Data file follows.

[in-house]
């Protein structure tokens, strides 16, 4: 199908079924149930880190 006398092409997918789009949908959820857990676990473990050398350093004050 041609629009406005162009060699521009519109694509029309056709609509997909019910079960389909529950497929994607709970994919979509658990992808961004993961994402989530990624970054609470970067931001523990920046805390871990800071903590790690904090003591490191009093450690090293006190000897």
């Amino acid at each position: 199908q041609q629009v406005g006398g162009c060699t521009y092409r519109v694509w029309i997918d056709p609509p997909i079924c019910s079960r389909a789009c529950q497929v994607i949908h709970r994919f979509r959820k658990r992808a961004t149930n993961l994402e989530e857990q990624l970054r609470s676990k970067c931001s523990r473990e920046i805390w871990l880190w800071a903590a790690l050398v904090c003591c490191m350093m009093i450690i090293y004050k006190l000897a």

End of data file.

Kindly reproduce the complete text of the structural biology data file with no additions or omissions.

[in-house]
């Protein structure tokens, strides 16, 4: 199908079924149930880190 006398092409997918789009949908959820857990676990473990050398350093004050 041609629009406005162009060699521009519109694509029309056709609509997909019910079960389909529950497929994607709970994919979509658990992808961004993961994402989530990624970054609470970067931001523990920046805390871990800071903590790690904090003591490191009093450690090293006190000897």
């Amino acid at each position: 199908q041609q629009v406005g006398g162009c060699t521009y092409r519109v694509w029309i997918d056709p609509p997909i079924c019910s079960r389909a789009c529950q497929v994607i949908h709970r994919f979509r959820k658990r992808a961004t149930n993961l994402e989530e857990q990624l970054r609470s676990k970067c931001s523990r473990e920046i805390w871990l880190w800071a903590a790690l050398v904090c003591c490191m350093m009093i450690i090293y004050k006190l000897a």